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Tuesday, April 3, 2012

Multi-Protocol Label Switching (MPLS)

   This article identifies Multi-Protocol Label Switching (MPLS) technology components, describes their functionality, and illustrates the value they provide in Service Provider environments.

       MPLS was initially targeted for Service Provider customers; however, Enterprises have begun to show interest in deploying this technology. This document can apply to large Enterprise customer whose networks resemble Service Provider networks in the following areas:
  • Size of the network
  • Offer "internal services" to different departments within the Enterprise
   MPLS compliments IP technology. It is designed to leverage the intelligence associated with IP Routing, and the Switching paradigm associated with Asynchronous Transfer Mode (ATM). MPLS consists of a Control Plane and a Forwarding Plane. The Control Plane builds what is called a "Forwarding Table," while the Forwarding Plane forwards packets to the appropriate interface (based on the Forwarding Table).
   The efficient design of MPLS uses Labels to encapsulate IP packets. A Forwarding Table lists Label Values, which are each associated with determining the outgoing interface for every network prefix. Cisco IOS Software supports two signaling mechanisms to distribute labels: Label Distribution Protocol (LDP) and Resource Reservation Protocol/Traffic Engineering (RSVP / TE).

MPLS comprises the following major components:
  1.  MPLS Virtual Private Networks (VPNs)—provides MPLS-enabled IP networks for Layer 3 and Layer 2 connectivity. Includes two major components:    1.  Layer 3 VPNs—based on Border Gateway Patrol    2.  Layer 2 VPNs—Any Transport over MPLS (AToM)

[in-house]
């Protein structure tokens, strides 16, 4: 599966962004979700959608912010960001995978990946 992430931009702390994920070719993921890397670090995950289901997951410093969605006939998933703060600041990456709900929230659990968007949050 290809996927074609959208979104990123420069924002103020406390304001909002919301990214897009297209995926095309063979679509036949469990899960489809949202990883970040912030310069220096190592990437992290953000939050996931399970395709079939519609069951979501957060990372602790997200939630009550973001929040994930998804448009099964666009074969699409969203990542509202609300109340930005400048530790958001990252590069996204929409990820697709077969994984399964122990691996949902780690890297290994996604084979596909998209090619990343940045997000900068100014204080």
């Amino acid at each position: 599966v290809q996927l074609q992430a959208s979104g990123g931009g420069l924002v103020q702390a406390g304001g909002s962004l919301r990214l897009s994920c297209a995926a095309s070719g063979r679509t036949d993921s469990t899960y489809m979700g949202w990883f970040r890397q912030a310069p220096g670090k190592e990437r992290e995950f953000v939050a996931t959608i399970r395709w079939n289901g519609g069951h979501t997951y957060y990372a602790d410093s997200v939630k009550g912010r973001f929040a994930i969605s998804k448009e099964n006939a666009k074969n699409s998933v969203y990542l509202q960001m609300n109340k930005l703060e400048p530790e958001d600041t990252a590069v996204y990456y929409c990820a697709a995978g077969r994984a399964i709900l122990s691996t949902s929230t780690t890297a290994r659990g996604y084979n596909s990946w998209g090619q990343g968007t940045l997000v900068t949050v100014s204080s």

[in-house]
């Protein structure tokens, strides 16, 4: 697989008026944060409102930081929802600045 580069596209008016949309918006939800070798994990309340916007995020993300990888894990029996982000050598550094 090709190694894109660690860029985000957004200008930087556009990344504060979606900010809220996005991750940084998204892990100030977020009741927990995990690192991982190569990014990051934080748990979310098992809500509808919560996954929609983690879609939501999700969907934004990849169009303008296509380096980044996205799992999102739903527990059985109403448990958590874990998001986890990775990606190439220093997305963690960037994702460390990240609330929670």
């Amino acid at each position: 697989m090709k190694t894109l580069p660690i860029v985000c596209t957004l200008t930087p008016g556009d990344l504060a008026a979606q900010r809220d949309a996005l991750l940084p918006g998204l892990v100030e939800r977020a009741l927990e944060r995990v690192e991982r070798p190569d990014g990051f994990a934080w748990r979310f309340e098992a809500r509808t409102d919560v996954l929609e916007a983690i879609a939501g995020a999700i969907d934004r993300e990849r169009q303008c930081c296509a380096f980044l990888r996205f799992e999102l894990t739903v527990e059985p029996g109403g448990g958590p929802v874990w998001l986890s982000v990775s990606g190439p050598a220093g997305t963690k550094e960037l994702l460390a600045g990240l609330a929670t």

2. MPLS Traffic Engineering (TE)— provides an increased utilization of network bandwidth inventory and for protection services
  3. MPLS Quality of Service (QoS)— buildings upon existing IP QoS mechanisms, and provides preferential treatment to certain types of traffic, based on a QoS attribute (i.e., MPLS EXP).
MPLS VPNs (Layer 3 VPNs)
   Layer 3 VPNs or BGP VPNs have been the most widely deployed MPLS technology. They use Virtual Routing instances to create a separate routing table for each subscriber, and use BGP to establish peering relations and signal the VPN-associated labels with each of the corresponding Provider Edge (PE) routers. This results in a highly scalable implementation, because core (P) routers have no information about the VPNs.

   BGP VPNs are useful when subscribers want Layer 3 connectivity, and would prefer to offload their routing overhead to a Service Provider. This ensures that a variety of Layer 2 interfaces can be used on either side of a VPN. For example, Site A can use an Ethernet interface, while Site B uses an ATM interface; however, Sites A and B are part of a single VPN.

It is relatively simple to implement multiple topologies with router filtering, including a Hub & Spoke or Full Mesh:
  • Hub and Spoke—central site is configured to "learn" all the routes from the remote sites, while the remote sites are restricted to "learn" routes only from the central site.
  • Full Mesh topologies would result in all the sites having the ability to "learn" or import routes from every other site.
    Layer 3 VPNs have been deployed in networks that have as many as—seven hundred PE routers. Service Providers are currently providing up to five hundred VPNs, with each VPN containing as many as one thousand sites. A wide variety of routing protocols are available deploy on the subscriber access link (i.e. CE to PE link). These include Static Routes, BGP, RIP and Open Shortest Path First (OSPF). Most VPNs have been deployed with Static Routes, followed by BGP Routing.

   Layer 3 VPNs offer advanced capabilities, including Inter-AS and Carrier Supporting Carrier (CSC). These provide hierarchical VPNs, allowing a Service Provider to provide connectivity across multiple administrative networks. Currently, initial deployments of such functionality are becoming more widespread.
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